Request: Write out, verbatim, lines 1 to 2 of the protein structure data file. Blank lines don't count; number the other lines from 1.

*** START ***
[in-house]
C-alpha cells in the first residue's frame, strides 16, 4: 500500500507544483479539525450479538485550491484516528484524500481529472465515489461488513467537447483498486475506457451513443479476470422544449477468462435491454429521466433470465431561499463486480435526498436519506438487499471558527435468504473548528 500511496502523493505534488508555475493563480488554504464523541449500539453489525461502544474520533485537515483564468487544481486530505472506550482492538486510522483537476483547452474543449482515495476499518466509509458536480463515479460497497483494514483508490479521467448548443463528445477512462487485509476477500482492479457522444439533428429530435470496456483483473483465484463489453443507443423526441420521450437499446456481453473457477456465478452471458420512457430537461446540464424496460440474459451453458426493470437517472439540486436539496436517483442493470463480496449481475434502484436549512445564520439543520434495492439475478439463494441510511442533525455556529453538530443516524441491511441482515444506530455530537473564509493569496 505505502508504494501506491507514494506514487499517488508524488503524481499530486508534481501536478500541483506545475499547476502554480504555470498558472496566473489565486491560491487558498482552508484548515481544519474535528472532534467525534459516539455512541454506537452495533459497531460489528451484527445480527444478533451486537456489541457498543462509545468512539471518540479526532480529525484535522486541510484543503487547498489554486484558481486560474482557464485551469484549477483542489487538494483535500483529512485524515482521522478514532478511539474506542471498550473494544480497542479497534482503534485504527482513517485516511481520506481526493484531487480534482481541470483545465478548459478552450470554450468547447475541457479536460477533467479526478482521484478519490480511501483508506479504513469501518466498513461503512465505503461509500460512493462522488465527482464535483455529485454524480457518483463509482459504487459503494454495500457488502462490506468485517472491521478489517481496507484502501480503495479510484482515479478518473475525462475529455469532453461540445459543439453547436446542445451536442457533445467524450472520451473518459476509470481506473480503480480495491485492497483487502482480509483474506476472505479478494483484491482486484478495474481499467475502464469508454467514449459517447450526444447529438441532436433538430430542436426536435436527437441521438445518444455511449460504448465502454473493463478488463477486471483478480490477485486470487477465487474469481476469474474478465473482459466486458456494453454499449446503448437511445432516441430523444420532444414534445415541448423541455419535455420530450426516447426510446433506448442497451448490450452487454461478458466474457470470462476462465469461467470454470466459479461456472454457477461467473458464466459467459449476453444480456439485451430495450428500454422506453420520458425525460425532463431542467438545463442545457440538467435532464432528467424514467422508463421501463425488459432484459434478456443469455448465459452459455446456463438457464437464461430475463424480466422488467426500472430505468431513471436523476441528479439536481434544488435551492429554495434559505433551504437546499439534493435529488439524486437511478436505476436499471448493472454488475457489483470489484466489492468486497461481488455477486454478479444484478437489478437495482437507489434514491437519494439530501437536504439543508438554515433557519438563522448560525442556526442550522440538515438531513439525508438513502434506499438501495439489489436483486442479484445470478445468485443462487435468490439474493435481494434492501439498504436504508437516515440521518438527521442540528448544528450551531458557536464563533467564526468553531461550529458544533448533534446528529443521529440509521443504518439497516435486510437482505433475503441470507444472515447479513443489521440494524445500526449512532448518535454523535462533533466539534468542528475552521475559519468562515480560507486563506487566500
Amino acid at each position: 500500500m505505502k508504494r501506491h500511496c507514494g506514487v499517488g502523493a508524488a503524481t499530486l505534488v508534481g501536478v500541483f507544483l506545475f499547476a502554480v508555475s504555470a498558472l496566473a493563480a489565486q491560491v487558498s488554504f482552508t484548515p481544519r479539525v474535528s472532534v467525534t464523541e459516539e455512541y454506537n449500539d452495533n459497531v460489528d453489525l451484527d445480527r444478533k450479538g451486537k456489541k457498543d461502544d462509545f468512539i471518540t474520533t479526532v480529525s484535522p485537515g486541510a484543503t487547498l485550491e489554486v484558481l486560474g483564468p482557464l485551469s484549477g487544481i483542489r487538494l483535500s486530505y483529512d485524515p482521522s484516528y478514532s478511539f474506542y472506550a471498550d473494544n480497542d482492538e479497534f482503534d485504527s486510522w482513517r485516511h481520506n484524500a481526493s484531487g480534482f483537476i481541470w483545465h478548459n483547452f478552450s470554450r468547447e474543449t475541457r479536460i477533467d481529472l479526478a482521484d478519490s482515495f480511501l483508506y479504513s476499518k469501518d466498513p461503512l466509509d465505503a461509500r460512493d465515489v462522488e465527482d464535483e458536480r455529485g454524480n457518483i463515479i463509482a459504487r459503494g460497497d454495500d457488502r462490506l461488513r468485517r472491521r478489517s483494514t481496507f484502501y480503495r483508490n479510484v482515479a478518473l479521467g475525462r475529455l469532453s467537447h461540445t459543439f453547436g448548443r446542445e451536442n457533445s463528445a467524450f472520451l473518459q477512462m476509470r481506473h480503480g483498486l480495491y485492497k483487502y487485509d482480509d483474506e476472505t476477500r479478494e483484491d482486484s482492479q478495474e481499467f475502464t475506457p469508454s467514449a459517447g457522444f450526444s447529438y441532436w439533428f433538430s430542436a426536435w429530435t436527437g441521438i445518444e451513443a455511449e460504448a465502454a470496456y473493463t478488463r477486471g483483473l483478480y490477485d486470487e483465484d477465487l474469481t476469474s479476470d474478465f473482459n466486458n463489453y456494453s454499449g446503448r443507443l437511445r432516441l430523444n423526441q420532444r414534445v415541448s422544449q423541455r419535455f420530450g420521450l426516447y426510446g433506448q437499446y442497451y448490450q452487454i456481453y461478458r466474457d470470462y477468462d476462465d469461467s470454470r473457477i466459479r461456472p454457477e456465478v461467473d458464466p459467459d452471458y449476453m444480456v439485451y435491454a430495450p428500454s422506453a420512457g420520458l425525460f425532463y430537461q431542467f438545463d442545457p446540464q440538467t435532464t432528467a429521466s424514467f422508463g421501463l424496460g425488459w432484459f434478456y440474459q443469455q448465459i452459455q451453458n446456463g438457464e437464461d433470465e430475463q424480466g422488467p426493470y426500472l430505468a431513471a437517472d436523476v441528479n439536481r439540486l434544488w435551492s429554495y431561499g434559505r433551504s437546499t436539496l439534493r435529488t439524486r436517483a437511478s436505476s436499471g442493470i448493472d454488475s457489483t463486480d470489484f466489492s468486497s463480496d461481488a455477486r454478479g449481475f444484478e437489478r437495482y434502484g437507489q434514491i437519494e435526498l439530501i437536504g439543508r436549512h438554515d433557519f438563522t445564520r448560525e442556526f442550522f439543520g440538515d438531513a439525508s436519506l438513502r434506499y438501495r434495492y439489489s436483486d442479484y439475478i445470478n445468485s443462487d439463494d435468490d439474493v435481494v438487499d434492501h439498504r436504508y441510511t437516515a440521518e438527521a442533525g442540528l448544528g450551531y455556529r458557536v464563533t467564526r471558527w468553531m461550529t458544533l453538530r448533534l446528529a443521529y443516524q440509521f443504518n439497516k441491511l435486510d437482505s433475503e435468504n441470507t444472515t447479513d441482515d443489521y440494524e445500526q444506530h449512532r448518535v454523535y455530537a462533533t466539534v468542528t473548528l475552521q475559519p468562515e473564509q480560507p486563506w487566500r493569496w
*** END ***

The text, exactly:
[in-house]
C-alpha cells in the first residue's frame, strides 16, 4: 500500500507544483479539525450479538485550491484516528484524500481529472465515489461488513467537447483498486475506457451513443479476470422544449477468462435491454429521466433470465431561499463486480435526498436519506438487499471558527435468504473548528 500511496502523493505534488508555475493563480488554504464523541449500539453489525461502544474520533485537515483564468487544481486530505472506550482492538486510522483537476483547452474543449482515495476499518466509509458536480463515479460497497483494514483508490479521467448548443463528445477512462487485509476477500482492479457522444439533428429530435470496456483483473483465484463489453443507443423526441420521450437499446456481453473457477456465478452471458420512457430537461446540464424496460440474459451453458426493470437517472439540486436539496436517483442493470463480496449481475434502484436549512445564520439543520434495492439475478439463494441510511442533525455556529453538530443516524441491511441482515444506530455530537473564509493569496 505505502508504494501506491507514494506514487499517488508524488503524481499530486508534481501536478500541483506545475499547476502554480504555470498558472496566473489565486491560491487558498482552508484548515481544519474535528472532534467525534459516539455512541454506537452495533459497531460489528451484527445480527444478533451486537456489541457498543462509545468512539471518540479526532480529525484535522486541510484543503487547498489554486484558481486560474482557464485551469484549477483542489487538494483535500483529512485524515482521522478514532478511539474506542471498550473494544480497542479497534482503534485504527482513517485516511481520506481526493484531487480534482481541470483545465478548459478552450470554450468547447475541457479536460477533467479526478482521484478519490480511501483508506479504513469501518466498513461503512465505503461509500460512493462522488465527482464535483455529485454524480457518483463509482459504487459503494454495500457488502462490506468485517472491521478489517481496507484502501480503495479510484482515479478518473475525462475529455469532453461540445459543439453547436446542445451536442457533445467524450472520451473518459476509470481506473480503480480495491485492497483487502482480509483474506476472505479478494483484491482486484478495474481499467475502464469508454467514449459517447450526444447529438441532436433538430430542436426536435436527437441521438445518444455511449460504448465502454473493463478488463477486471483478480490477485486470487477465487474469481476469474474478465473482459466486458456494453454499449446503448437511445432516441430523444420532444414534445415541448423541455419535455420530450426516447426510446433506448442497451448490450452487454461478458466474457470470462476462465469461467470454470466459479461456472454457477461467473458464466459467459449476453444480456439485451430495450428500454422506453420520458425525460425532463431542467438545463442545457440538467435532464432528467424514467422508463421501463425488459432484459434478456443469455448465459452459455446456463438457464437464461430475463424480466422488467426500472430505468431513471436523476441528479439536481434544488435551492429554495434559505433551504437546499439534493435529488439524486437511478436505476436499471448493472454488475457489483470489484466489492468486497461481488455477486454478479444484478437489478437495482437507489434514491437519494439530501437536504439543508438554515433557519438563522448560525442556526442550522440538515438531513439525508438513502434506499438501495439489489436483486442479484445470478445468485443462487435468490439474493435481494434492501439498504436504508437516515440521518438527521442540528448544528450551531458557536464563533467564526468553531461550529458544533448533534446528529443521529440509521443504518439497516435486510437482505433475503441470507444472515447479513443489521440494524445500526449512532448518535454523535462533533466539534468542528475552521475559519468562515480560507486563506487566500